Most financial advisors are so busy dealing with pressing problems that pop up each day that they do not have the time to spend learning technology tricks that, ironically, will save them time. It’s totally myopic. It’s like a fireman saying that he is so busy putting out fires with buckets of water that he has no time to learn how to use a hose. As a result, I think most advisors are technology nincompoops.
So here’s some help: Starting with this column, I’m going to give you a homework assignment every month. I’ll suggest a software download, a trick you can use, or recommend a Web site that will teach you some practical tech trick that you can use in your practice. Some assignments will take you 15 minutes, others an hour or two. Please feel free to e-mail me to let me know how you’re doing with these homework assignments ([email protected]).
This month’s assignment is about a piece of software that you can download for free and use for 14 days, at which point you’ll have to plunk down the $50 purchase price. It’s money well spent. You see, every once in a rare while you come across a technology product that works great and can really help you conduct business more efficiently. I know it is rare and there is a lot of hype in technology reviews about products, but this is the real stuff. It’s called GoodContacts and is put out by an Ottawa, Ontario-based company also called GoodContacts, Inc. (www.goodcontacts.com, 613-831-0653).
GoodContacts is the best contact manager add-on product that I’ve ever seen. It’s cheap and is so simple that even a financial advisor can figure out how to use it. If your attention deficit in technology is preventing you from serving clients better and growing your business, GoodContacts can help you.
For any small business, keeping your address book accurate is a pain in the neck. When I input a new contact in Outlook, I usually don’t have the time or patience to input the person’s title, company, address, and other details. (Read below to learn about a little shortcut using Microsoft Clipboard that I occasionally use to complete this pesky task.) As a result, most of the contact information I have collected is incomplete. Plus, a lot of my contacts have changed companies, addresses, phone numbers, and other details since I originally entered their data months or years ago.
GoodContacts automatically updates your contact list. It does this by sending an e-mail to your contacts asking them to update the contact information you have in your electronic address book, and shows them the information you currently have for them. Using GoodContacts, I was able to easily update contact information–new phone numbers, addresses, cell-phone numbers, and other details–on dozens of people at once.
Plug and Play
The software is like a plug-in for Outlook. As soon as you download it from the Web, GoodContacts examines your entire address book. In my case, for instance, I have four different contact lists in Outlook. GoodContacts found that my main contact list had about 1,000 entries, and that’s the list that I wanted to work with. However, only about 400 of those 1,000 entries had e-mail addresses. (That’s because at first I used Outlook only for phone numbers and only began a year ago to use Outlook to manage e-mails as well as phone numbers and addresses.)
GoodContacts displays each contact’s name and lets you check off which of them you want to send an e-mail to requesting updated information. It listed all of my 1,000 contacts, and I could obviously send e-mails requesting updates only to the 400 or so that I had e-mail addresses for. I checked off 315 e-mail contacts to request their updated information.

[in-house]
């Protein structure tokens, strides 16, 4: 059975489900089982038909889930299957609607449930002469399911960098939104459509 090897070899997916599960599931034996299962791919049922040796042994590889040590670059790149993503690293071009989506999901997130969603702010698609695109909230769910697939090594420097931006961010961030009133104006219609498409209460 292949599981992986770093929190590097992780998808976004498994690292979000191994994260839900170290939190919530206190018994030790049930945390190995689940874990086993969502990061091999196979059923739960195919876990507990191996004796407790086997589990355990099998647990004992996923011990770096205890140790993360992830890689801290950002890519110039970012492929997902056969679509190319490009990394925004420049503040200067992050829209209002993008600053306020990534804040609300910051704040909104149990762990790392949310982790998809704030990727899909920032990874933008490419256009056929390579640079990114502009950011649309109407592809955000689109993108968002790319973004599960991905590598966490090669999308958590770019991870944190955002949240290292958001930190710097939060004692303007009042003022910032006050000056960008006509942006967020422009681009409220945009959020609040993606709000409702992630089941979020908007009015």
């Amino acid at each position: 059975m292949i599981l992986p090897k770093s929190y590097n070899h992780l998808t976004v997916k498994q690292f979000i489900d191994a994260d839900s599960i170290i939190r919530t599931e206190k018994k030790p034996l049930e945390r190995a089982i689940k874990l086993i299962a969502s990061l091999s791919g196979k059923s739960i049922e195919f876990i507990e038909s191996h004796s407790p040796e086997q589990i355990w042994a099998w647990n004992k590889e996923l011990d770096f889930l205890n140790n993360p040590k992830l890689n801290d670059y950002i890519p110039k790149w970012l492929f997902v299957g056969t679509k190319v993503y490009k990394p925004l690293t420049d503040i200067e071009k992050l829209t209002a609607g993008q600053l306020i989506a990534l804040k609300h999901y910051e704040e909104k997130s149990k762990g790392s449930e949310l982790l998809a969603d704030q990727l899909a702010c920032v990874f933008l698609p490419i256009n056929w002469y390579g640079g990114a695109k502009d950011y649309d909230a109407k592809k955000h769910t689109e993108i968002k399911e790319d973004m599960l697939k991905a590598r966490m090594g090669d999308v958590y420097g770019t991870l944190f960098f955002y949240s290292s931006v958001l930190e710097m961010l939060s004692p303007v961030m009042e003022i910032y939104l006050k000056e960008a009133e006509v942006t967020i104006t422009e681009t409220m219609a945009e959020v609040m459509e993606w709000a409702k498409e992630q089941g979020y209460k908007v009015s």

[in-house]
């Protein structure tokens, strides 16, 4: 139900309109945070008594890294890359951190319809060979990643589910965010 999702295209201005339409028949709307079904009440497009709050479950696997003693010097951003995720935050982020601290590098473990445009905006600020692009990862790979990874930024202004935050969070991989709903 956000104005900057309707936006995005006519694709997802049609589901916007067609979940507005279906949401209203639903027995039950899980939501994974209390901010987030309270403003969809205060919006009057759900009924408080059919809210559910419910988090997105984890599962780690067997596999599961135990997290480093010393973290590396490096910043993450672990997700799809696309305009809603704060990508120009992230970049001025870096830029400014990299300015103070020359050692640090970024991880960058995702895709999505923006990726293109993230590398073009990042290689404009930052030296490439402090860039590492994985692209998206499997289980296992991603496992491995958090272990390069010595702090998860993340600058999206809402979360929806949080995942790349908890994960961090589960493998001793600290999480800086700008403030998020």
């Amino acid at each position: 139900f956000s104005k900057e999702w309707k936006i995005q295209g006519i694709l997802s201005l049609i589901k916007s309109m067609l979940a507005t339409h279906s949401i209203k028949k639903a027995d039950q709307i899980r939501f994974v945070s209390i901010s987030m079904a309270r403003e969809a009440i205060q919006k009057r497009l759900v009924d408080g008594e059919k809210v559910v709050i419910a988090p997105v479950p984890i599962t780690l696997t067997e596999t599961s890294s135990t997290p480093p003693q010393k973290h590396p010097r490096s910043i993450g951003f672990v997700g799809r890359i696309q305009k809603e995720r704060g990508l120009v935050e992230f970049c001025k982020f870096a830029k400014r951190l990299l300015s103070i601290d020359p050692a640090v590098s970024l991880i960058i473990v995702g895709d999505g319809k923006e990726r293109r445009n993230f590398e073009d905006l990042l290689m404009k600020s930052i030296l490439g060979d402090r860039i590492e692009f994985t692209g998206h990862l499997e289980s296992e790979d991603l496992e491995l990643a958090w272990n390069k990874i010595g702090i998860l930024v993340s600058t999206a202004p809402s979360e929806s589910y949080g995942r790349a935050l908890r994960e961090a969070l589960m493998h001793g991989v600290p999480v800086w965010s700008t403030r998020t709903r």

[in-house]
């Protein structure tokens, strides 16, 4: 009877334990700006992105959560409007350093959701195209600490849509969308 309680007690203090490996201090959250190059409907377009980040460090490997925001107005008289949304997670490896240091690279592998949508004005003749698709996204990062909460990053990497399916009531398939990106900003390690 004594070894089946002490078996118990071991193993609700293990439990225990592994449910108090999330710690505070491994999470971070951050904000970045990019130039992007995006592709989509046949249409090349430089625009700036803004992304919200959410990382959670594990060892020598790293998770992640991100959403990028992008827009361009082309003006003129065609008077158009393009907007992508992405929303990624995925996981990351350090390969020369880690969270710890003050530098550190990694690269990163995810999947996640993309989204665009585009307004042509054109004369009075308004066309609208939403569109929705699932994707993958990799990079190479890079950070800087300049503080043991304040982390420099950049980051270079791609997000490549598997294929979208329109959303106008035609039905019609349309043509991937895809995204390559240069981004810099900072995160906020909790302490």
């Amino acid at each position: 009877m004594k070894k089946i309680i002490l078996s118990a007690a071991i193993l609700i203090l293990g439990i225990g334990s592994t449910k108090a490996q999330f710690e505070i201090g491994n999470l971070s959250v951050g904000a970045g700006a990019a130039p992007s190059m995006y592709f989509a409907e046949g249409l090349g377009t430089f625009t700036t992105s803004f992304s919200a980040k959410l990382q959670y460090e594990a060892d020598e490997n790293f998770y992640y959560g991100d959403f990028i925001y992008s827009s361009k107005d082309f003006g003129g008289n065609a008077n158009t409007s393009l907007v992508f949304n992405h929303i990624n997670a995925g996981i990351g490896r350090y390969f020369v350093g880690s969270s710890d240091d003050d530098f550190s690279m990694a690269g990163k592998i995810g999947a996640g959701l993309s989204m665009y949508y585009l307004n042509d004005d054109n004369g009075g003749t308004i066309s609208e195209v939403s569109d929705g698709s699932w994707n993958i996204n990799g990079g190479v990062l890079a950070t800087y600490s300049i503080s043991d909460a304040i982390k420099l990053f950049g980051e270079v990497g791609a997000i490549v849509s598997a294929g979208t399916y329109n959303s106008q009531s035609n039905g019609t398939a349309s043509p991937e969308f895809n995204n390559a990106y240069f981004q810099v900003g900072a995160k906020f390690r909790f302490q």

GoodContacts uses a wizard to walk you through sending a friendly “Keep in Touch” e-mail to all your contacts. It shows you the text of the e-mail it is about to send your contacts and you can modify it. I did not.
Within an hour or so of sending my Keep In Touch request, I started to get replies to my e-mail. GoodContacts sends you a receipt informing you that your e-mail was read by your contact. The other thing that happens is that a little icon appears in your “systray.”
Let’s just a take a minute to talk about systray. Systray (short for system tray) is the rectangular box in the bottom right corner of your Microsoft Windows screen, and it shows you what programs are set up to run all the time on your computer.
Many programs, including Good- Contacts, automatically install themselves in your systray or ask you during installation if you want to install them there. It’s convenient having programs running whenever Windows runs but they do take up resources, so you don’t want to have programs in your systray that are unnecessary. You can usually right-click on any systray program and change its setup. For instance, if America Online is in your systray but you don’t use it very often, right-click on it and change the settings to tell it to stop loading in your systray. You can still always start the program by clicking on your “Start” button and then choosing the application under “Programs.”
To get back to GoodContacts, when you click on its icon in the systray, it lets you open the GoodContacts program. The screen that pops up shows you “Things That Require Your Action.”
This Is Exciting
The action item that’s most exciting about this program is accepting juicy new details about your contacts. In other words, all the people who replied to your Keep In Touch E-mail and sent you back a new phone number or address are listed on this screen. You can click on a button to “review differences,” between your old contact information and the new one.